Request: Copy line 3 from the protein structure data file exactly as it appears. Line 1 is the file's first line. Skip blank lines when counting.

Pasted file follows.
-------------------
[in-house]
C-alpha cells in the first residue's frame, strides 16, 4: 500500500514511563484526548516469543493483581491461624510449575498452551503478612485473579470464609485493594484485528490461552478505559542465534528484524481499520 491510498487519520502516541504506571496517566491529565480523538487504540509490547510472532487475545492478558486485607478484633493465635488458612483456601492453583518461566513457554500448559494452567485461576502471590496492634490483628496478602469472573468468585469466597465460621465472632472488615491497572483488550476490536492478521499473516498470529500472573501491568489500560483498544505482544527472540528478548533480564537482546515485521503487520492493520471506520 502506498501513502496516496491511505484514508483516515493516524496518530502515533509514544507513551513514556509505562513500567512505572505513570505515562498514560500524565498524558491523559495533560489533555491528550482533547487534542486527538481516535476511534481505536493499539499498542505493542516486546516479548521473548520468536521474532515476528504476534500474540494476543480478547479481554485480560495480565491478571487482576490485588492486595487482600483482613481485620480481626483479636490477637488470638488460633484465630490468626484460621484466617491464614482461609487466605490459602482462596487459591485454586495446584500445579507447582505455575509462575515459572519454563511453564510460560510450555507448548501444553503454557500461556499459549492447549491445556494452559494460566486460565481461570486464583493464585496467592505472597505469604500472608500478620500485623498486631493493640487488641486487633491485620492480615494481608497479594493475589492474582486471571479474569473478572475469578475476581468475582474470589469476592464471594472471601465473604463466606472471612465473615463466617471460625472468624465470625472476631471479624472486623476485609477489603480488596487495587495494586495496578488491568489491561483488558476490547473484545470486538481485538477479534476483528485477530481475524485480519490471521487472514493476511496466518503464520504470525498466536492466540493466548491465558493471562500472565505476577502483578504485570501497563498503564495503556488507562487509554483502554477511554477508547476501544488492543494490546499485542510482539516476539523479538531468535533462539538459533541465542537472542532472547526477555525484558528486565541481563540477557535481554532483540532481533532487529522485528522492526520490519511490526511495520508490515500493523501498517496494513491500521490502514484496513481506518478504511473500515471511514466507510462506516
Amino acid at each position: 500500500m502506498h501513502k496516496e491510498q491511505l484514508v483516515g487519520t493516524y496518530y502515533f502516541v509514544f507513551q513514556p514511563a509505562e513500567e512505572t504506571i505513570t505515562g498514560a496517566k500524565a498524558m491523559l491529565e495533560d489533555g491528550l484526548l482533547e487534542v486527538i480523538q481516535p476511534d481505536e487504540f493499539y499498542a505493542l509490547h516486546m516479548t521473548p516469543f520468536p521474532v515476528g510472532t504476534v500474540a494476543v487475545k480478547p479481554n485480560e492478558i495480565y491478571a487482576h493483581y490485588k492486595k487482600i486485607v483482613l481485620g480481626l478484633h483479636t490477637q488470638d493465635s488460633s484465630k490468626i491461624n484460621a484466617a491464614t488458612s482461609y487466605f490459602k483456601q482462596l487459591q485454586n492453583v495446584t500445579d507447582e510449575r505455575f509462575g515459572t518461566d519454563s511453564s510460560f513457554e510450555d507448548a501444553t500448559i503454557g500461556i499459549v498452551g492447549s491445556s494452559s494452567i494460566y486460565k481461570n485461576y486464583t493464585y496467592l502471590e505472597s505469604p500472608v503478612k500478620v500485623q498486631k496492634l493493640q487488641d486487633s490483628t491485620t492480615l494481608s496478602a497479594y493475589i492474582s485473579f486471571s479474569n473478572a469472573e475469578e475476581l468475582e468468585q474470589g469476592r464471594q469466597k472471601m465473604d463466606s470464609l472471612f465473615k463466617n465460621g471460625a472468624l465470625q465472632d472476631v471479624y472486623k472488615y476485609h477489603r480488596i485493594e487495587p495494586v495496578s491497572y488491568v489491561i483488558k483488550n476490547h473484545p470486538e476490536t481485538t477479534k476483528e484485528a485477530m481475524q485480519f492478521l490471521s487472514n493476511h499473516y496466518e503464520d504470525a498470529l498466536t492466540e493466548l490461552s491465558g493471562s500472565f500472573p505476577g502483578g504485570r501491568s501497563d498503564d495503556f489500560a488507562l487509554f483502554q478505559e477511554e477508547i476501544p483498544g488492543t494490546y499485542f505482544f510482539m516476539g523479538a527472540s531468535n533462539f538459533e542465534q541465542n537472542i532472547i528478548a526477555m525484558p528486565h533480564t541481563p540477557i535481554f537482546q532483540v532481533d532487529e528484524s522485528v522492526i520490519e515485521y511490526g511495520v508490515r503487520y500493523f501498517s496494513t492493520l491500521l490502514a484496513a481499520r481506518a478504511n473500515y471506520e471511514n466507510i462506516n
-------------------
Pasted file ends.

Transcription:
Amino acid at each position: 500500500m502506498h501513502k496516496e491510498q491511505l484514508v483516515g487519520t493516524y496518530y502515533f502516541v509514544f507513551q513514556p514511563a509505562e513500567e512505572t504506571i505513570t505515562g498514560a496517566k500524565a498524558m491523559l491529565e495533560d489533555g491528550l484526548l482533547e487534542v486527538i480523538q481516535p476511534d481505536e487504540f493499539y499498542a505493542l509490547h516486546m516479548t521473548p516469543f520468536p521474532v515476528g510472532t504476534v500474540a494476543v487475545k480478547p479481554n485480560e492478558i495480565y491478571a487482576h493483581y490485588k492486595k487482600i486485607v483482613l481485620g480481626l478484633h483479636t490477637q488470638d493465635s488460633s484465630k490468626i491461624n484460621a484466617a491464614t488458612s482461609y487466605f490459602k483456601q482462596l487459591q485454586n492453583v495446584t500445579d507447582e510449575r505455575f509462575g515459572t518461566d519454563s511453564s510460560f513457554e510450555d507448548a501444553t500448559i503454557g500461556i499459549v498452551g492447549s491445556s494452559s494452567i494460566y486460565k481461570n485461576y486464583t493464585y496467592l502471590e505472597s505469604p500472608v503478612k500478620v500485623q498486631k496492634l493493640q487488641d486487633s490483628t491485620t492480615l494481608s496478602a497479594y493475589i492474582s485473579f486471571s479474569n473478572a469472573e475469578e475476581l468475582e468468585q474470589g469476592r464471594q469466597k472471601m465473604d463466606s470464609l472471612f465473615k463466617n465460621g471460625a472468624l465470625q465472632d472476631v471479624y472486623k472488615y476485609h477489603r480488596i485493594e487495587p495494586v495496578s491497572y488491568v489491561i483488558k483488550n476490547h473484545p470486538e476490536t481485538t477479534k476483528e484485528a485477530m481475524q485480519f492478521l490471521s487472514n493476511h499473516y496466518e503464520d504470525a498470529l498466536t492466540e493466548l490461552s491465558g493471562s500472565f500472573p505476577g502483578g504485570r501491568s501497563d498503564d495503556f489500560a488507562l487509554f483502554q478505559e477511554e477508547i476501544p483498544g488492543t494490546y499485542f505482544f510482539m516476539g523479538a527472540s531468535n533462539f538459533e542465534q541465542n537472542i532472547i528478548a526477555m525484558p528486565h533480564t541481563p540477557i535481554f537482546q532483540v532481533d532487529e528484524s522485528v522492526i520490519e515485521y511490526g511495520v508490515r503487520y500493523f501498517s496494513t492493520l491500521l490502514a484496513a481499520r481506518a478504511n473500515y471506520e471511514n466507510i462506516n